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Webinar: Environmental Contributors to Childhood Cancers
Mercredi 03 Juin 2020 - 02:00pm - Mercredi 03 Juin 2020 03:10pm
Collaborative on Health and the Environment

Scientific research has demonstrated links between environmental exposures and the development of childhood cancers. Furthermore, studies have shown that childhood cancer survivors are more vulnerable to the adverse effects of environmental risks such as air pollution. Leukemia is the most common cancer in children living in industrialized countries, with incidence rates dramatically increasing in the past few decades in certain populations. This rapid upward trend points to the important role of the “environment” in a broad sense, whether acting alone or in concert with genetic factors. During this webinar, Dr. Catherine Metayer will present results on children’s and parents’ exposures to carcinogens such as those contained in paints, solvents, pesticides, air pollution, and tobacco smoke and the risk of childhood leukemia. Dr. Metayer will also discuss maternal diet during pregnancy and prenatal folate/vitamin supplementation and the reduced risk of childhood leukemia. She will conclude, highlighting the need for prevention programs to reduce harmful environmental exposures and promote healthy lifestyles, especially targeting vulnerable populations.

There are a number of potential air and water pollutants emitted during unconventional oil and gas operations that may be harmful to human health, including carcinogens like benzene. Dr. Shaina L. Stacy’s research in Pennsylvania has contributed to a growing body of work, which suggests living close to unconventional gas development can lead to adverse infant health outcomes. Dr. Stacy will discuss this previous research, as well as ongoing work investigating potential impacts on childhood cancer risk, particularly leukemia. To conclude, she will highlight recommendations for how scientists can design and conduct improved epidemiology studies of the health effects of unconventional gas development going forward.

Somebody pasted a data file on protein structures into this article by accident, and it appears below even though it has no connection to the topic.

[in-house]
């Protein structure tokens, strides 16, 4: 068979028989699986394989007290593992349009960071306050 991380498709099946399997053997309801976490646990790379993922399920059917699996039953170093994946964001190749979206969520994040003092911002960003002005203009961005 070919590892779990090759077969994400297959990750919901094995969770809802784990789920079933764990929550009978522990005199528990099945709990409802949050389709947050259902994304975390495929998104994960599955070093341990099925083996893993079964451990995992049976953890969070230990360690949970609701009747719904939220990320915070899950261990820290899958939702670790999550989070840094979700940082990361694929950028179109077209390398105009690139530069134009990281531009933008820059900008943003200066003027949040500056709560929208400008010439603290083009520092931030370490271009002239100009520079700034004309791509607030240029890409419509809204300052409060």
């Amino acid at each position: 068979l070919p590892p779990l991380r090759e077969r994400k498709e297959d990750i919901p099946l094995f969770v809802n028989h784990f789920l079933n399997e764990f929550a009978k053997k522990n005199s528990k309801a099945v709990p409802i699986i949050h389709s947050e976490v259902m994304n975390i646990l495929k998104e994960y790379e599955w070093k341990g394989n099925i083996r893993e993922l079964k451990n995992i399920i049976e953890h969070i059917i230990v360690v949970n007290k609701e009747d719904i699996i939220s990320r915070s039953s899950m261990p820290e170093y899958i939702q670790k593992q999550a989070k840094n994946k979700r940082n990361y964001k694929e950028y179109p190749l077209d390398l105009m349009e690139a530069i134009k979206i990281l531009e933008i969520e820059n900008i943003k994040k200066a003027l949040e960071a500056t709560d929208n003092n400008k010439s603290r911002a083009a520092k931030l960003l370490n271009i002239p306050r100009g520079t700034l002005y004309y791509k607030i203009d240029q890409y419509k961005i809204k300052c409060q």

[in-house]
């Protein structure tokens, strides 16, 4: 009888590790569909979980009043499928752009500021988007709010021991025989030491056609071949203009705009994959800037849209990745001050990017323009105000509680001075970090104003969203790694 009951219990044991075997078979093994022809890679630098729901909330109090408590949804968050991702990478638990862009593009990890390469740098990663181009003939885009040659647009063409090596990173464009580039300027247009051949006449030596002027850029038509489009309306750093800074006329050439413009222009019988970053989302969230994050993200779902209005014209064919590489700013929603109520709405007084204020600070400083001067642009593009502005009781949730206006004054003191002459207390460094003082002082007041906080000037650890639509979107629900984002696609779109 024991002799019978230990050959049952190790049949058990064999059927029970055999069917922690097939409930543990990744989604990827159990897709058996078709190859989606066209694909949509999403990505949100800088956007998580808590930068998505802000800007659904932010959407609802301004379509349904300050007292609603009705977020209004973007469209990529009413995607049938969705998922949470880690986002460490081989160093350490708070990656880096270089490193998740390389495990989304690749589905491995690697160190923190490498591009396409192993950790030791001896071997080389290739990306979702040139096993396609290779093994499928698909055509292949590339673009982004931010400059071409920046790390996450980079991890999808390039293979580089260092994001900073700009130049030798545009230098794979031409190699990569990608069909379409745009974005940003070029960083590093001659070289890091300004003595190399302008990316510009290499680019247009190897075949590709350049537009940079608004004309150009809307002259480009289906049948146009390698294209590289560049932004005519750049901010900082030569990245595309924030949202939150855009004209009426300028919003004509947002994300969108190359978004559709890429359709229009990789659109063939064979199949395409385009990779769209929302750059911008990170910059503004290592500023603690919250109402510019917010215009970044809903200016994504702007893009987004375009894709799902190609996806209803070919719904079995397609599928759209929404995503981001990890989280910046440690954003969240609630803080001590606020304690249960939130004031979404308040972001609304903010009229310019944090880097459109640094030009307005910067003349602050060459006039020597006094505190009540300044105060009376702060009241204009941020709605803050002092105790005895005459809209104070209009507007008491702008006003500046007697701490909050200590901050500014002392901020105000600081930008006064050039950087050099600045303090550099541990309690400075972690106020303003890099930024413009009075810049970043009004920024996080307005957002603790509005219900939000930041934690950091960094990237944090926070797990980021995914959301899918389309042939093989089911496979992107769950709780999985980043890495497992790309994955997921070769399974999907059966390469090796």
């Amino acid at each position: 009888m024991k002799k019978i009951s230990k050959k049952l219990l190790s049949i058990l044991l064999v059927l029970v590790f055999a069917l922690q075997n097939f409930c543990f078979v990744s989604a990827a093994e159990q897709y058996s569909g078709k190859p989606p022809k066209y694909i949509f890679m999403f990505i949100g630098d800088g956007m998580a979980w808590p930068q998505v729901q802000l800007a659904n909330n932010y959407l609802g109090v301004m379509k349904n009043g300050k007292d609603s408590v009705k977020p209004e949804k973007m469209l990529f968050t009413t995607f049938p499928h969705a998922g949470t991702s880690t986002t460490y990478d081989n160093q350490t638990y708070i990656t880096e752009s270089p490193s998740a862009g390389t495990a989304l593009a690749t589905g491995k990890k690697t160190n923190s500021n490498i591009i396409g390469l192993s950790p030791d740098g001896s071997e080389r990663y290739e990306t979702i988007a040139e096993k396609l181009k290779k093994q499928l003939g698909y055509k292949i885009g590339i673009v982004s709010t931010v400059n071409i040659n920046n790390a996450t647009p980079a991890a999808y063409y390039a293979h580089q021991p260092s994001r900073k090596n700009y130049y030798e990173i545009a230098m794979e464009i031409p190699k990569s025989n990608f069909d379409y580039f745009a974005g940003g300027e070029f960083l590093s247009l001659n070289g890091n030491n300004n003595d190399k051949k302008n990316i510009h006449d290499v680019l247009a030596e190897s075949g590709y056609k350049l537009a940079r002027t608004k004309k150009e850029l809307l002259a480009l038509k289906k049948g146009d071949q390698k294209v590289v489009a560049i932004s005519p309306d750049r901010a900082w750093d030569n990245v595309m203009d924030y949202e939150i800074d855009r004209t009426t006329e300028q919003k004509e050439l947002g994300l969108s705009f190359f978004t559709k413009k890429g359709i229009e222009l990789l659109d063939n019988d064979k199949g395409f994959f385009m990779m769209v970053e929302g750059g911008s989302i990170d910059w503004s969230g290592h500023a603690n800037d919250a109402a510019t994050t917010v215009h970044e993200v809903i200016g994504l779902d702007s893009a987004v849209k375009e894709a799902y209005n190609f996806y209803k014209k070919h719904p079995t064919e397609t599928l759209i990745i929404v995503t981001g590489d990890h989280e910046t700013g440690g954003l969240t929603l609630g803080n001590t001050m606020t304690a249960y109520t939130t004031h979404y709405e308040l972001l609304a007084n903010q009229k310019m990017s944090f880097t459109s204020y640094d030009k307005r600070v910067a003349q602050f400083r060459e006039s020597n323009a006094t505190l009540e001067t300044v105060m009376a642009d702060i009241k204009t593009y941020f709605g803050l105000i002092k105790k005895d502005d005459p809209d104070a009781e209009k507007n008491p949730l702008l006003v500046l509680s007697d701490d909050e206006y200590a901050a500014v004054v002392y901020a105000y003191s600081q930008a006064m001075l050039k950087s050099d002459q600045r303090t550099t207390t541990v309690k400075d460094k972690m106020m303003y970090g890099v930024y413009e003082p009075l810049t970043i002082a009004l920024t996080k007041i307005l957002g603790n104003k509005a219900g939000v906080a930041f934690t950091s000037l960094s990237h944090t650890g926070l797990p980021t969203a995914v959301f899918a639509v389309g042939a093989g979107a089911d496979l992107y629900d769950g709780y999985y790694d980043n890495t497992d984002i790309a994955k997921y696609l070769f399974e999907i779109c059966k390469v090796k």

Fine particulate matter air pollution is a known risk factor for respiratory illness that is especially potent among persons with pre-existing pulmonary conditions. Childhood cancer survivors have a high propensity for severe lung conditions due to the long-term toxicities of cancer treatment. The effect of air pollution on the risk for adverse respiratory events among cancer survivors has not been widely studied. During this presentation, Dr. Judy Y. Ou will present novel research on the association between exposure to fine particulate matter and respiratory healthcare events in a young cancer cohort in Utah, a state with severe short-term particulate matter pollution.

Learn more about the speakers and register here.












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